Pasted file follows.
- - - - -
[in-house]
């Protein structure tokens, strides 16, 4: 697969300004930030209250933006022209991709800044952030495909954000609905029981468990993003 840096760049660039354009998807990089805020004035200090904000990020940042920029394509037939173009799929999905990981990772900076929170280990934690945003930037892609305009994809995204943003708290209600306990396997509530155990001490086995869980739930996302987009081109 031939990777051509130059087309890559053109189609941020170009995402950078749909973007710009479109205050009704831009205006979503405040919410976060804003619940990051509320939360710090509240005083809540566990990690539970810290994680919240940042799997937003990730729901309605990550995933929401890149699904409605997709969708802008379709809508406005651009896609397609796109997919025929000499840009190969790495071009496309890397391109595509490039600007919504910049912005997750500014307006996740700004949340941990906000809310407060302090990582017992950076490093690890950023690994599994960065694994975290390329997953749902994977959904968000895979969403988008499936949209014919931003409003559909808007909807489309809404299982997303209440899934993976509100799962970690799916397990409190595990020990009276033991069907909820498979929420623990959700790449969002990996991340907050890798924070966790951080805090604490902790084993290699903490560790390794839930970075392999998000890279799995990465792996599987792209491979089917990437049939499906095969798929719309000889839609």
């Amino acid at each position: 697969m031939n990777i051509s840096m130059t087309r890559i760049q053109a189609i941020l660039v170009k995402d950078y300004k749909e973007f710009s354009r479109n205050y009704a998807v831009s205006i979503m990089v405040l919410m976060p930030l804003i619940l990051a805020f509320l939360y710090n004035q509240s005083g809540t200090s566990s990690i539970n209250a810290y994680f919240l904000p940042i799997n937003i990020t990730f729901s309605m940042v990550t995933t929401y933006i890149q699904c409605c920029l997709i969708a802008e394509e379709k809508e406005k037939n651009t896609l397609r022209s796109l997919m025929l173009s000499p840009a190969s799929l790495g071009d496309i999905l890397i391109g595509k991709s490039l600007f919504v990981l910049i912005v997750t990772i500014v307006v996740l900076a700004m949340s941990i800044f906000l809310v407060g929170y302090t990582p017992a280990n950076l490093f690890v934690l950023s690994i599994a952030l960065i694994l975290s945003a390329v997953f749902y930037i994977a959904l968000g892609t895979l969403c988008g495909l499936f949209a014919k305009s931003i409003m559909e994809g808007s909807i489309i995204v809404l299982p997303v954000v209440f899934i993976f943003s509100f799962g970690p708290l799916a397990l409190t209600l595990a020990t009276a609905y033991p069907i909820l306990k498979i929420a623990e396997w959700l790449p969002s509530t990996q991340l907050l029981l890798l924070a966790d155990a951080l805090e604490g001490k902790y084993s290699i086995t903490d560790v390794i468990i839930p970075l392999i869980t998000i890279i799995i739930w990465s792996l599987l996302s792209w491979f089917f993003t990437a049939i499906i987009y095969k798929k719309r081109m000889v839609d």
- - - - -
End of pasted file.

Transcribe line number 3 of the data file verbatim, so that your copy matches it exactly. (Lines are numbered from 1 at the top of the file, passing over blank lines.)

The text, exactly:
């Amino acid at each position: 697969m031939n990777i051509s840096m130059t087309r890559i760049q053109a189609i941020l660039v170009k995402d950078y300004k749909e973007f710009s354009r479109n205050y009704a998807v831009s205006i979503m990089v405040l919410m976060p930030l804003i619940l990051a805020f509320l939360y710090n004035q509240s005083g809540t200090s566990s990690i539970n209250a810290y994680f919240l904000p940042i799997n937003i990020t990730f729901s309605m940042v990550t995933t929401y933006i890149q699904c409605c920029l997709i969708a802008e394509e379709k809508e406005k037939n651009t896609l397609r022209s796109l997919m025929l173009s000499p840009a190969s799929l790495g071009d496309i999905l890397i391109g595509k991709s490039l600007f919504v990981l910049i912005v997750t990772i500014v307006v996740l900076a700004m949340s941990i800044f906000l809310v407060g929170y302090t990582p017992a280990n950076l490093f690890v934690l950023s690994i599994a952030l960065i694994l975290s945003a390329v997953f749902y930037i994977a959904l968000g892609t895979l969403c988008g495909l499936f949209a014919k305009s931003i409003m559909e994809g808007s909807i489309i995204v809404l299982p997303v954000v209440f899934i993976f943003s509100f799962g970690p708290l799916a397990l409190t209600l595990a020990t009276a609905y033991p069907i909820l306990k498979i929420a623990e396997w959700l790449p969002s509530t990996q991340l907050l029981l890798l924070a966790d155990a951080l805090e604490g001490k902790y084993s290699i086995t903490d560790v390794i468990i839930p970075l392999i869980t998000i890279i799995i739930w990465s792996l599987l996302s792209w491979f089917f993003t990437a049939i499906i987009y095969k798929k719309r081109m000889v839609d």